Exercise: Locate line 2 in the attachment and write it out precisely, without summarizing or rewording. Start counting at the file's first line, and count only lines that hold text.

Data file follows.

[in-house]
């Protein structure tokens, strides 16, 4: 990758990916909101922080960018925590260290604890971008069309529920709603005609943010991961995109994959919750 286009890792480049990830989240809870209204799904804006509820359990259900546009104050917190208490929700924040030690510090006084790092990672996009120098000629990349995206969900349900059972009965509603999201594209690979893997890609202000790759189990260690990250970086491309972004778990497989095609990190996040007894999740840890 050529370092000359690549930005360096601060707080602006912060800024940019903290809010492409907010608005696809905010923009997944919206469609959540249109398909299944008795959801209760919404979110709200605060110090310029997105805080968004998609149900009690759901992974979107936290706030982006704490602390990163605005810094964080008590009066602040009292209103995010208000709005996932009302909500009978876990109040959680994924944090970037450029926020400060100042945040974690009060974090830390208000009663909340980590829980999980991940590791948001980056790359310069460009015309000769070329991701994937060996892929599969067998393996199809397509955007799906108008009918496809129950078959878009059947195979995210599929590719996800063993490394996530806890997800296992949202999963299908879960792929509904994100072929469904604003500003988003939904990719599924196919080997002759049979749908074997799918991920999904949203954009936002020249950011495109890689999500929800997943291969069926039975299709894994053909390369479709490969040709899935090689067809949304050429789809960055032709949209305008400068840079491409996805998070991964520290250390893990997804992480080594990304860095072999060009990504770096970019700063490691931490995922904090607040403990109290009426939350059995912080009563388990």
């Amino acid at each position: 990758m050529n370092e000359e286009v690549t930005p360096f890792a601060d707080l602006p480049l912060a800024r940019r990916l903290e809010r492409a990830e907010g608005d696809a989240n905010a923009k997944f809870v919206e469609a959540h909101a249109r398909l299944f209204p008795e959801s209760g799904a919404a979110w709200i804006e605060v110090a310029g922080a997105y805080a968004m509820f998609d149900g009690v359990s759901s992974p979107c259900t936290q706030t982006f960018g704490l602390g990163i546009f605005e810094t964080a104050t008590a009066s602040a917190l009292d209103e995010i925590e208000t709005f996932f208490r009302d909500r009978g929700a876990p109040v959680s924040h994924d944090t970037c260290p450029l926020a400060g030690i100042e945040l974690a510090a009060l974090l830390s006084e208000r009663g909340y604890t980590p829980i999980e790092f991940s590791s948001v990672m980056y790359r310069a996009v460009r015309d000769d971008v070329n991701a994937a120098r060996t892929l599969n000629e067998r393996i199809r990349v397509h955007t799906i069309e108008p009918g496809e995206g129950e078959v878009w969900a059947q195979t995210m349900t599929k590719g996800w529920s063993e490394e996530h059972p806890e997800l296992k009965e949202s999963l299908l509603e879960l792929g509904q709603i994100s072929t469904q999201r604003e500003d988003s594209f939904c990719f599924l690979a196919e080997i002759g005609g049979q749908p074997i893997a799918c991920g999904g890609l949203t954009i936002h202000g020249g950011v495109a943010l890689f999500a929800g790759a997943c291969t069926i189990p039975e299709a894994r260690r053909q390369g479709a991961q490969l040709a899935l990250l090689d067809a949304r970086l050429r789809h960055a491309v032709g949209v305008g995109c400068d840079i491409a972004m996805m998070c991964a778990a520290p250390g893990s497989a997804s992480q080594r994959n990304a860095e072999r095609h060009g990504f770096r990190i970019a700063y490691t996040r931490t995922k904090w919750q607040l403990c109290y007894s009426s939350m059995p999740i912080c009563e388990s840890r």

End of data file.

């Protein structure tokens, strides 16, 4: 990758990916909101922080960018925590260290604890971008069309529920709603005609943010991961995109994959919750 286009890792480049990830989240809870209204799904804006509820359990259900546009104050917190208490929700924040030690510090006084790092990672996009120098000629990349995206969900349900059972009965509603999201594209690979893997890609202000790759189990260690990250970086491309972004778990497989095609990190996040007894999740840890 050529370092000359690549930005360096601060707080602006912060800024940019903290809010492409907010608005696809905010923009997944919206469609959540249109398909299944008795959801209760919404979110709200605060110090310029997105805080968004998609149900009690759901992974979107936290706030982006704490602390990163605005810094964080008590009066602040009292209103995010208000709005996932009302909500009978876990109040959680994924944090970037450029926020400060100042945040974690009060974090830390208000009663909340980590829980999980991940590791948001980056790359310069460009015309000769070329991701994937060996892929599969067998393996199809397509955007799906108008009918496809129950078959878009059947195979995210599929590719996800063993490394996530806890997800296992949202999963299908879960792929509904994100072929469904604003500003988003939904990719599924196919080997002759049979749908074997799918991920999904949203954009936002020249950011495109890689999500929800997943291969069926039975299709894994053909390369479709490969040709899935090689067809949304050429789809960055032709949209305008400068840079491409996805998070991964520290250390893990997804992480080594990304860095072999060009990504770096970019700063490691931490995922904090607040403990109290009426939350059995912080009563388990």